As many as 19 U.S. states have increased, or are in the process of increasing, the hourly minimum wage, rising to as high as $11.50 in some locations.
Among the states offering highest minimum wages are Massachusetts and Washington, according to Associated Press. In Arizona, the wage has leapt up by $1.95, from $8.05 to $10.00.
The increase is expected to benefit nearly 5 million low-wage workers across the country. The last time the minimum wage increased in the United States was in 2009.
In some states, the pay rise is the result of a referendum held last year, but in Alaska, Florida, Missouri, Montana, New Jersey, Ohio, and South Dakota, the increase in wages was based on indexing.
Labor unions have applauded the move, but some business organizations have threatened to challenge it. In Arizona, the state Chamber of Commerce and Industry has filed a lawsuit seeking to block the raise, at least temporarily.
As usual, politicians and labor advocates are arguing that pay rise will bolster the economy by increasing the purchasing power of people. But some businesses say they just cannot afford to pay a higher salary.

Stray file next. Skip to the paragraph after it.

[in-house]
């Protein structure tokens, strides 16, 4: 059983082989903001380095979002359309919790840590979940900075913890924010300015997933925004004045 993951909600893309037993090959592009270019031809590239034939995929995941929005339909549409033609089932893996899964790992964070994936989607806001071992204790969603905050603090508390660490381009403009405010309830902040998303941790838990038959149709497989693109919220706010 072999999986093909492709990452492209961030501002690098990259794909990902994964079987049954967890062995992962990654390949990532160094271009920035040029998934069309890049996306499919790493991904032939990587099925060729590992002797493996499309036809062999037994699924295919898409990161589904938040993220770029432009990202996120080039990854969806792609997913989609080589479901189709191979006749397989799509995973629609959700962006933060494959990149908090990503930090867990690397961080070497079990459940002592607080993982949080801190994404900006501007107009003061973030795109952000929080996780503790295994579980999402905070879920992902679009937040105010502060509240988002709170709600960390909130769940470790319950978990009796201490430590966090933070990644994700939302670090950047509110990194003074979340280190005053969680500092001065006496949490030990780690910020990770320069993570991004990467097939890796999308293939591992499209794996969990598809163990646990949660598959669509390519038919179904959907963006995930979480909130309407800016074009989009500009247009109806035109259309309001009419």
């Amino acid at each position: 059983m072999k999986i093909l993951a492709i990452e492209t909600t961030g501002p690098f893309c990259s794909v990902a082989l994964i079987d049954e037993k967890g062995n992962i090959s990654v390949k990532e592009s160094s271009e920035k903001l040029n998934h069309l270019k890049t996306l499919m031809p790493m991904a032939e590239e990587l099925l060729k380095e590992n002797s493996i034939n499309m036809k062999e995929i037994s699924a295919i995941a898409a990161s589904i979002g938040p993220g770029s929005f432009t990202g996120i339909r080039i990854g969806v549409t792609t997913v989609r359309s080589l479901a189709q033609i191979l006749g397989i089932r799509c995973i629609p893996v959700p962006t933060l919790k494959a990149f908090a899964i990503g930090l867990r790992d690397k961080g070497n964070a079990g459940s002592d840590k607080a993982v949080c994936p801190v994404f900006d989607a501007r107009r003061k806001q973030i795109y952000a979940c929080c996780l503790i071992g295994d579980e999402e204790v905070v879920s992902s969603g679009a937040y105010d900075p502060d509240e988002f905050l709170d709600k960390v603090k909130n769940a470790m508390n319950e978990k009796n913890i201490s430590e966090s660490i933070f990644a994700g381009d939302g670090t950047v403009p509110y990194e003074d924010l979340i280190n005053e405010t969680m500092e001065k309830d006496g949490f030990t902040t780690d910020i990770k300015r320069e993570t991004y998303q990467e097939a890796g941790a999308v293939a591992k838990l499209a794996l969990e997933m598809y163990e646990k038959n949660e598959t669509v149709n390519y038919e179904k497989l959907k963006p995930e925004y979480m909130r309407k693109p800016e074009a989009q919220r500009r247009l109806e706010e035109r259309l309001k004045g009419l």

The minimum wage is also going to be increased in 22 cities and counties, including San Diego, San Jose, and Seattle. According to Forbes, San Francisco will see its minimum wage levels grow to $15 per hour by 2018.
Automaton, outsourcing, and disappearing jobs in the manufacturing sector are some of the factors fueling protectionism in the United States. Some labor unions seemed to have capitalized on this dismay among the low-wage workers to demand for higher minimum wage.
The National Employment Policies Institute has warned that the wage increase will hit the businesses hard, adding that some enterprises may even be closed.